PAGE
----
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Secondary Outcome

systolic and diastolic blood pressure, measurement at the beginning of the intervention periods (week 0), after 4 weeks (halftime) and at the end of the intervention periods (week 8); parameters of metabolism (triglycerides, cholesterol, LDL, HDL, apolipoproteine B and A1, glucose, C-reactive protein, antioxidants, oxidized LDL) at the beginning (week 0) and end (week 8) of the intervention periods.

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Countries of Recruitment

  •   Germany
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Locations of Recruitment

  • other 
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Recruitment

  •   Actual
  •   2013/05/06
  •   74
  •   Monocenter trial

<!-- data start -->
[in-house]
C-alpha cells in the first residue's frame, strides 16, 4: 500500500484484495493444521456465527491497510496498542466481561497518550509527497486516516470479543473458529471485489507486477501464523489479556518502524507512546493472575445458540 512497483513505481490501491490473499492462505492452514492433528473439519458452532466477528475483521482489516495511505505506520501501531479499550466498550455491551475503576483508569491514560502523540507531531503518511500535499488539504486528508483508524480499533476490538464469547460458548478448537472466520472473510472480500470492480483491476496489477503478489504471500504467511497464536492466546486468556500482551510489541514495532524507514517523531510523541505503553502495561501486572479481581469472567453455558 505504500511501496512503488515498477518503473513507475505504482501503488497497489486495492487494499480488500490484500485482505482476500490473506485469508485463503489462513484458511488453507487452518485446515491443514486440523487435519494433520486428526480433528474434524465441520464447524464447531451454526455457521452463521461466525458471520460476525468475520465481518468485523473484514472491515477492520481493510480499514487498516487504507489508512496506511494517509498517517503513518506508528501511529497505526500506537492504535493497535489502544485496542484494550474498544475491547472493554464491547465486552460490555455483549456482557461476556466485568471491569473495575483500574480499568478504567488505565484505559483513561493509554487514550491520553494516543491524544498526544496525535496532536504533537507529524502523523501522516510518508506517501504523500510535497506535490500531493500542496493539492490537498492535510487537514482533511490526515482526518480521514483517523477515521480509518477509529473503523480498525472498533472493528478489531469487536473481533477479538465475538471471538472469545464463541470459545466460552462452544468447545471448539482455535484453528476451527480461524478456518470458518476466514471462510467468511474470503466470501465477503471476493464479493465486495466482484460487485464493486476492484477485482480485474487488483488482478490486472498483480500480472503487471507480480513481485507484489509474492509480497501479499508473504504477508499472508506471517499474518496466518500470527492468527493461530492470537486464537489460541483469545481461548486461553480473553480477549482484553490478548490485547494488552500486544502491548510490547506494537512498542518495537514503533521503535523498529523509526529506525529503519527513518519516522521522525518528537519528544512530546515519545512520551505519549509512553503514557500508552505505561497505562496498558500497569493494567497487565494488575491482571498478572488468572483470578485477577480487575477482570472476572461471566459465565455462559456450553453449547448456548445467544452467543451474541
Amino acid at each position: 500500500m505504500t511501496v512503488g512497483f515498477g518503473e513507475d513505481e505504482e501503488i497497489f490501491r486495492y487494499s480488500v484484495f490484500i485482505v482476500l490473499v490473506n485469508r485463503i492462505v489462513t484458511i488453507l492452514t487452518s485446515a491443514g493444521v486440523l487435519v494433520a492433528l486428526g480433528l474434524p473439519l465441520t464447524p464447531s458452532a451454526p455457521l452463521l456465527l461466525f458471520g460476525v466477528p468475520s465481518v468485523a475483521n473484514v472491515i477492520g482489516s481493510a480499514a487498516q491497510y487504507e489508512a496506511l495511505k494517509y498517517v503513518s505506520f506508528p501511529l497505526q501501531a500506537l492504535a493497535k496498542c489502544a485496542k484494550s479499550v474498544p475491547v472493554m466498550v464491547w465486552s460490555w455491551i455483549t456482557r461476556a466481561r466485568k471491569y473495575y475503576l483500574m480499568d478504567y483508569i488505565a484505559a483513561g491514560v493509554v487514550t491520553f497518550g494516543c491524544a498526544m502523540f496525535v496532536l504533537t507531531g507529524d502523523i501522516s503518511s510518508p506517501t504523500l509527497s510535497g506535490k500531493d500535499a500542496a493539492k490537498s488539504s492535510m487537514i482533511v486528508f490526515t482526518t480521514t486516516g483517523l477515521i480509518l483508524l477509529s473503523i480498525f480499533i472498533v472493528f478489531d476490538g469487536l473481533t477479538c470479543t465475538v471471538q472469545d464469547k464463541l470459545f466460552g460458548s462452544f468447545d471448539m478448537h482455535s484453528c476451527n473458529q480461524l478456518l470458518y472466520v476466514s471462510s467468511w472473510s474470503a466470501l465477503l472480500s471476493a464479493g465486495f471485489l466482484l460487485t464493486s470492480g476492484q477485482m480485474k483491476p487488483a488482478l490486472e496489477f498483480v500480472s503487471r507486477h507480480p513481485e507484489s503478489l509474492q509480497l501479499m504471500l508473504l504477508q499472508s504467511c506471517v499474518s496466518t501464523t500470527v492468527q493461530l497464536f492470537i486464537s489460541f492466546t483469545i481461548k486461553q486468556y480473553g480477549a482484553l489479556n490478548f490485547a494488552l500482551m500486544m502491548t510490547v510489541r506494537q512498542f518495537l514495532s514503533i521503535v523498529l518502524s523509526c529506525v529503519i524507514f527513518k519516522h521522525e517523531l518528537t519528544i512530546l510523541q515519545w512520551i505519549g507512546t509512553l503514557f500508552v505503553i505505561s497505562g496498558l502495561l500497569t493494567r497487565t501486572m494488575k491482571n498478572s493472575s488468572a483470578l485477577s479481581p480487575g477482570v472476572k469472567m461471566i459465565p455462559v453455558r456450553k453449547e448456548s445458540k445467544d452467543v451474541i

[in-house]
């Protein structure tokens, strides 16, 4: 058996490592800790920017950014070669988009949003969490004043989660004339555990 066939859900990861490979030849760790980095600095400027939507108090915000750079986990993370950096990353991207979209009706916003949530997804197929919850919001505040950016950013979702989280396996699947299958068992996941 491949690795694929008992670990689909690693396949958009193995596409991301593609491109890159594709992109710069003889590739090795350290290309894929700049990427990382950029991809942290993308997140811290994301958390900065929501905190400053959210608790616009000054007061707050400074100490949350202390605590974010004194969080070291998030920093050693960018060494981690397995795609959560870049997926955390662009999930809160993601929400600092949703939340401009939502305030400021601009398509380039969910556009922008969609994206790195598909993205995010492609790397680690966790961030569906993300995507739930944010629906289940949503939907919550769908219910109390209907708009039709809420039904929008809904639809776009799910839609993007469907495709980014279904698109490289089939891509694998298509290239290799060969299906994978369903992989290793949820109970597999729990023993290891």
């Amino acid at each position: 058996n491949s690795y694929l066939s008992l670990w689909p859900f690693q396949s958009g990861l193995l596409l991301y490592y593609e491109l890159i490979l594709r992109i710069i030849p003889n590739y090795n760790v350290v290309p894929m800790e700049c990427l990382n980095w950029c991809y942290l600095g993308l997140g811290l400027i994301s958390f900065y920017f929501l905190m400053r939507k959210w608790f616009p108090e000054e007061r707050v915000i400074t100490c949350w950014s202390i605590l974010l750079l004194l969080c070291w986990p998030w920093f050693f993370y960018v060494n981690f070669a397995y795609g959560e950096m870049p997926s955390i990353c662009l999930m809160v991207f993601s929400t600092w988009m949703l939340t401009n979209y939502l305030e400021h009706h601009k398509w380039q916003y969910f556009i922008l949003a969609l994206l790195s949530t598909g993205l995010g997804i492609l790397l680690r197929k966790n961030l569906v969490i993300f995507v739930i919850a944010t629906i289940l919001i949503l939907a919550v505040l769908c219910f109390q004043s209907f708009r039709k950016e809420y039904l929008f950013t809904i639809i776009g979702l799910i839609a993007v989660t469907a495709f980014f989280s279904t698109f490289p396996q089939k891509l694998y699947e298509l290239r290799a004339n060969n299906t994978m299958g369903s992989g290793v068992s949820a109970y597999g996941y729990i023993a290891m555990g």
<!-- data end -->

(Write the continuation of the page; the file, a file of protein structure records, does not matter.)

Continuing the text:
•   National
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Inclusion Criteria

  •   Both, male and female
  •   19   Years
  •   35   Years
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Additional Inclusion Criteria

metabolically healthy, normal body weight

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Exclusion Criteria

Metabolic diseases (e.g. diabetes mellitus), overweight, obesity

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Addresses

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    • Universität Bonn IEL Ernährungsphysiologie
    • Ms.  Dr.  Sarah  Egert 
    • Endenicher Allee 11-13
    • 53115  Bonn
    • Germany
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    • Universität Bonn IEL Ernährungsphysiologie
    • Ms.  Dr.  Sarah  Egert 
    • Endenicher Allee 11-13
    • 53115  Bonn
    • Germany